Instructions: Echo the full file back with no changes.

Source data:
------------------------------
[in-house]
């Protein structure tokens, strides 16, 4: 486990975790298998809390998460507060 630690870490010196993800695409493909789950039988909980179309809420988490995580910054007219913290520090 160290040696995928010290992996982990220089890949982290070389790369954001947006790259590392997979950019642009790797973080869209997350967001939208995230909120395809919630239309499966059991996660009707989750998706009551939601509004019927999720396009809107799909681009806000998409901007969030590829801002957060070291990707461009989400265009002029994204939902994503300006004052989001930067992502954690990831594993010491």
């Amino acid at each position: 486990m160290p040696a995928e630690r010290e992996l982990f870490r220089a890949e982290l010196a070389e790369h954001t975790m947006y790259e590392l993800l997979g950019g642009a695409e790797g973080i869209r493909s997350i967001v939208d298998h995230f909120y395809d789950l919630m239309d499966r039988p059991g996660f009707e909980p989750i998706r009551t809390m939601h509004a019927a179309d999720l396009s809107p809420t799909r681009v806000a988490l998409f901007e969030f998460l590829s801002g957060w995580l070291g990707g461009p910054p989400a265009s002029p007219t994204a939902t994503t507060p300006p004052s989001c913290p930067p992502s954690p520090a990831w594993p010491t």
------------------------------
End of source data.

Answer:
[in-house]
């Protein structure tokens, strides 16, 4: 486990975790298998809390998460507060 630690870490010196993800695409493909789950039988909980179309809420988490995580910054007219913290520090 160290040696995928010290992996982990220089890949982290070389790369954001947006790259590392997979950019642009790797973080869209997350967001939208995230909120395809919630239309499966059991996660009707989750998706009551939601509004019927999720396009809107799909681009806000998409901007969030590829801002957060070291990707461009989400265009002029994204939902994503300006004052989001930067992502954690990831594993010491």
């Amino acid at each position: 486990m160290p040696a995928e630690r010290e992996l982990f870490r220089a890949e982290l010196a070389e790369h954001t975790m947006y790259e590392l993800l997979g950019g642009a695409e790797g973080i869209r493909s997350i967001v939208d298998h995230f909120y395809d789950l919630m239309d499966r039988p059991g996660f009707e909980p989750i998706r009551t809390m939601h509004a019927a179309d999720l396009s809107p809420t799909r681009v806000a988490l998409f901007e969030f998460l590829s801002g957060w995580l070291g990707g461009p910054p989400a265009s002029p007219t994204a939902t994503t507060p300006p004052s989001c913290p930067p992502s954690p520090a990831w594993p010491t």